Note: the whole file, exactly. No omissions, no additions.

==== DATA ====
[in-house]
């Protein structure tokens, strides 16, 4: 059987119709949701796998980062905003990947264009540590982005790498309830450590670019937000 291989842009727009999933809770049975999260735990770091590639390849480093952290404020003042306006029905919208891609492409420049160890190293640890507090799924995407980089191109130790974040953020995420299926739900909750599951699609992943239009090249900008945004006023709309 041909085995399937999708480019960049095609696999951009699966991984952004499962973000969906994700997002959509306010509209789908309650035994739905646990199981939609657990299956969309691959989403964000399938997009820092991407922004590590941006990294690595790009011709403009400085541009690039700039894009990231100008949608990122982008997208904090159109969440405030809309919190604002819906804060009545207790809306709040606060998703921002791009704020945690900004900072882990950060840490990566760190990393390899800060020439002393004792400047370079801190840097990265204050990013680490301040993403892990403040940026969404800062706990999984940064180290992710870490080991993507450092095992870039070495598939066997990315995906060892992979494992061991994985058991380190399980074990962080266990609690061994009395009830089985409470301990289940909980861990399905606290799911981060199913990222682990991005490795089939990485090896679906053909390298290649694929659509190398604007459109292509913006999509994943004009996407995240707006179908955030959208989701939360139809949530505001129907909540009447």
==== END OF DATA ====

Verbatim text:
[in-house]
């Protein structure tokens, strides 16, 4: 059987119709949701796998980062905003990947264009540590982005790498309830450590670019937000 291989842009727009999933809770049975999260735990770091590639390849480093952290404020003042306006029905919208891609492409420049160890190293640890507090799924995407980089191109130790974040953020995420299926739900909750599951699609992943239009090249900008945004006023709309 041909085995399937999708480019960049095609696999951009699966991984952004499962973000969906994700997002959509306010509209789908309650035994739905646990199981939609657990299956969309691959989403964000399938997009820092991407922004590590941006990294690595790009011709403009400085541009690039700039894009990231100008949608990122982008997208904090159109969440405030809309919190604002819906804060009545207790809306709040606060998703921002791009704020945690900004900072882990950060840490990566760190990393390899800060020439002393004792400047370079801190840097990265204050990013680490301040993403892990403040940026969404800062706990999984940064180290992710870490080991993507450092095992870039070495598939066997990315995906060892992979494992061991994985058991380190399980074990962080266990609690061994009395009830089985409470301990289940909980861990399905606290799911981060199913990222682990991005490795089939990485090896679906053909390298290649694929659509190398604007459109292509913006999509994943004009996407995240707006179908955030959208989701939360139809949530505001129907909540009447």